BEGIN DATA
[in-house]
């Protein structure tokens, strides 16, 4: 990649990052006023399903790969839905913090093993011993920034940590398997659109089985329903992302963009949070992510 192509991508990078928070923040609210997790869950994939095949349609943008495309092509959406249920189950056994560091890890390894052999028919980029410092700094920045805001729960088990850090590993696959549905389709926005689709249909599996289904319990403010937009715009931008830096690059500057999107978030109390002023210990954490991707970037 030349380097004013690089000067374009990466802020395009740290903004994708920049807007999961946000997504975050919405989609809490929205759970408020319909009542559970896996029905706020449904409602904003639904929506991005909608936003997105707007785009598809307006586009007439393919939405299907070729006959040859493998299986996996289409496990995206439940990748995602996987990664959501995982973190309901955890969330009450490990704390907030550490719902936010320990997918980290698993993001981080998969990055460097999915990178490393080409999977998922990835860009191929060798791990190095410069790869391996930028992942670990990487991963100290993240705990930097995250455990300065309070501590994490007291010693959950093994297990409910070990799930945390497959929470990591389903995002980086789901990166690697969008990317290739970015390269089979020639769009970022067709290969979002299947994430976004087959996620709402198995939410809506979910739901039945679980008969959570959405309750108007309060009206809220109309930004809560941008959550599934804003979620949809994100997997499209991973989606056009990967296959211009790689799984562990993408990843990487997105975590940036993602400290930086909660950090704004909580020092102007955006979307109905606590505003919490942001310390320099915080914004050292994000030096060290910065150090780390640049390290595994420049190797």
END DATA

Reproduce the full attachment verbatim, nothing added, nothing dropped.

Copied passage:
[in-house]
């Protein structure tokens, strides 16, 4: 990649990052006023399903790969839905913090093993011993920034940590398997659109089985329903992302963009949070992510 192509991508990078928070923040609210997790869950994939095949349609943008495309092509959406249920189950056994560091890890390894052999028919980029410092700094920045805001729960088990850090590993696959549905389709926005689709249909599996289904319990403010937009715009931008830096690059500057999107978030109390002023210990954490991707970037 030349380097004013690089000067374009990466802020395009740290903004994708920049807007999961946000997504975050919405989609809490929205759970408020319909009542559970896996029905706020449904409602904003639904929506991005909608936003997105707007785009598809307006586009007439393919939405299907070729006959040859493998299986996996289409496990995206439940990748995602996987990664959501995982973190309901955890969330009450490990704390907030550490719902936010320990997918980290698993993001981080998969990055460097999915990178490393080409999977998922990835860009191929060798791990190095410069790869391996930028992942670990990487991963100290993240705990930097995250455990300065309070501590994490007291010693959950093994297990409910070990799930945390497959929470990591389903995002980086789901990166690697969008990317290739970015390269089979020639769009970022067709290969979002299947994430976004087959996620709402198995939410809506979910739901039945679980008969959570959405309750108007309060009206809220109309930004809560941008959550599934804003979620949809994100997997499209991973989606056009990967296959211009790689799984562990993408990843990487997105975590940036993602400290930086909660950090704004909580020092102007955006979307109905606590505003919490942001310390320099915080914004050292994000030096060290910065150090780390640049390290595994420049190797």